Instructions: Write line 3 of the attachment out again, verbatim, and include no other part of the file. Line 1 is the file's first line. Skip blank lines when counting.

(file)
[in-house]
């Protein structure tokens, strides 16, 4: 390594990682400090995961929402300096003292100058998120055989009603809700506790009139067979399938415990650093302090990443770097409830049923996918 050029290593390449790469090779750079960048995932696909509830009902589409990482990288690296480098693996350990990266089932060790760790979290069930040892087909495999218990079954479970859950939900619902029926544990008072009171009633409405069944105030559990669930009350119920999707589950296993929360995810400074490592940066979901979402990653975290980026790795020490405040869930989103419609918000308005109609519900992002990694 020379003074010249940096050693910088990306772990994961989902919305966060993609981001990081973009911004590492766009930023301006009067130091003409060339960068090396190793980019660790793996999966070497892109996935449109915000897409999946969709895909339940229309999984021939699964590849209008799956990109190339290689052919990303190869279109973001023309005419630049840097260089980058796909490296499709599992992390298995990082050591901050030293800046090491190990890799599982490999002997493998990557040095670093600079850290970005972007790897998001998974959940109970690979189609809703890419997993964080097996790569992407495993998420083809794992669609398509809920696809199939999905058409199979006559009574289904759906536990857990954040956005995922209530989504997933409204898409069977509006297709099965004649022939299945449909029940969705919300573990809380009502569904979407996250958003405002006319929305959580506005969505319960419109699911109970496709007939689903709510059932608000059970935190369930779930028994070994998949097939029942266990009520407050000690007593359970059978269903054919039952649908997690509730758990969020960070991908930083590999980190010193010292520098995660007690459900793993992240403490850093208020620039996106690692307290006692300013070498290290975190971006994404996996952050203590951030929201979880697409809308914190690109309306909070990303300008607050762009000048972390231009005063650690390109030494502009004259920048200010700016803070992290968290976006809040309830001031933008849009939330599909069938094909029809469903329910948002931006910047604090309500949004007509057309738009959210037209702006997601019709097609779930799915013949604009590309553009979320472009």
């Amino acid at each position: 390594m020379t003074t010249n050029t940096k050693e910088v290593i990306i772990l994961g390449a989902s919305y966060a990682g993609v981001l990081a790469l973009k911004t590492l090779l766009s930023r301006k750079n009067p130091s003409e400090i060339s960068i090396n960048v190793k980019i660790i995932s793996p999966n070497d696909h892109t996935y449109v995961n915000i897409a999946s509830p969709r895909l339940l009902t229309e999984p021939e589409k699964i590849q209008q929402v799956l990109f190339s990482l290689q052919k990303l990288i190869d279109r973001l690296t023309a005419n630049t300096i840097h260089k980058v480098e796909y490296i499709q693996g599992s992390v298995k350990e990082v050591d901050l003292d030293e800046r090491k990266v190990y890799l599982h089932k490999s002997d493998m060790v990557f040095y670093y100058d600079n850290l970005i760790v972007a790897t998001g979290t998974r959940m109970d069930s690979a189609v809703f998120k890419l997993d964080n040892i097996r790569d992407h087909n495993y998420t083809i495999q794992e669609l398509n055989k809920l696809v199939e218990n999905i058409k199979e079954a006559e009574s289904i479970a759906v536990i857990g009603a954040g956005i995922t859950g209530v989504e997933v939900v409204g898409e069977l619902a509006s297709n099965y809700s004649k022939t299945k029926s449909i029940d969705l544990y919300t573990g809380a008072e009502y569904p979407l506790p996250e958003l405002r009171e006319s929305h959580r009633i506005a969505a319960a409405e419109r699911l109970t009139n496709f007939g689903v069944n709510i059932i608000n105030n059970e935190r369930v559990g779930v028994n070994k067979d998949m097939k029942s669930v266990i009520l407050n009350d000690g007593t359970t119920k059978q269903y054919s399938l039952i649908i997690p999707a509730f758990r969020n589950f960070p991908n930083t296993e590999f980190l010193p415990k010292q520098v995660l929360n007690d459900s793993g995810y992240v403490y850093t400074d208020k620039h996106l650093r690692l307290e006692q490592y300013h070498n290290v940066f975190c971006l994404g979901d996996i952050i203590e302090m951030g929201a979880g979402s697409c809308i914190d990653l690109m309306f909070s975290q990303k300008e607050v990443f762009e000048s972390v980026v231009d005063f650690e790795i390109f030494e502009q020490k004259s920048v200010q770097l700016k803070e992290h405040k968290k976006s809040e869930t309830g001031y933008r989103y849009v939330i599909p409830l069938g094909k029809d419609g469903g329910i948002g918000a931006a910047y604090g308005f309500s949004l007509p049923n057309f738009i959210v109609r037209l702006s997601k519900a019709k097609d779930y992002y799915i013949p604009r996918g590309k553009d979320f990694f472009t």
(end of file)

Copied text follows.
């Amino acid at each position: 390594m020379t003074t010249n050029t940096k050693e910088v290593i990306i772990l994961g390449a989902s919305y966060a990682g993609v981001l990081a790469l973009k911004t590492l090779l766009s930023r301006k750079n009067p130091s003409e400090i060339s960068i090396n960048v190793k980019i660790i995932s793996p999966n070497d696909h892109t996935y449109v995961n915000i897409a999946s509830p969709r895909l339940l009902t229309e999984p021939e589409k699964i590849q209008q929402v799956l990109f190339s990482l290689q052919k990303l990288i190869d279109r973001l690296t023309a005419n630049t300096i840097h260089k980058v480098e796909y490296i499709q693996g599992s992390v298995k350990e990082v050591d901050l003292d030293e800046r090491k990266v190990y890799l599982h089932k490999s002997d493998m060790v990557f040095y670093y100058d600079n850290l970005i760790v972007a790897t998001g979290t998974r959940m109970d069930s690979a189609v809703f998120k890419l997993d964080n040892i097996r790569d992407h087909n495993y998420t083809i495999q794992e669609l398509n055989k809920l696809v199939e218990n999905i058409k199979e079954a006559e009574s289904i479970a759906v536990i857990g009603a954040g956005i995922t859950g209530v989504e997933v939900v409204g898409e069977l619902a509006s297709n099965y809700s004649k022939t299945k029926s449909i029940d969705l544990y919300t573990g809380a008072e009502y569904p979407l506790p996250e958003l405002r009171e006319s929305h959580r009633i506005a969505a319960a409405e419109r699911l109970t009139n496709f007939g689903v069944n709510i059932i608000n105030n059970e935190r369930v559990g779930v028994n070994k067979d998949m097939k029942s669930v266990i009520l407050n009350d000690g007593t359970t119920k059978q269903y054919s399938l039952i649908i997690p999707a509730f758990r969020n589950f960070p991908n930083t296993e590999f980190l010193p415990k010292q520098v995660l929360n007690d459900s793993g995810y992240v403490y850093t400074d208020k620039h996106l650093r690692l307290e006692q490592y300013h070498n290290v940066f975190c971006l994404g979901d996996i952050i203590e302090m951030g929201a979880g979402s697409c809308i914190d990653l690109m309306f909070s975290q990303k300008e607050v990443f762009e000048s972390v980026v231009d005063f650690e790795i390109f030494e502009q020490k004259s920048v200010q770097l700016k803070e992290h405040k968290k976006s809040e869930t309830g001031y933008r989103y849009v939330i599909p409830l069938g094909k029809d419609g469903g329910i948002g918000a931006a910047y604090g308005f309500s949004l007509p049923n057309f738009i959210v109609r037209l702006s997601k519900a019709k097609d779930y992002y799915i013949p604009r996918g590309k553009d979320f990694f472009t």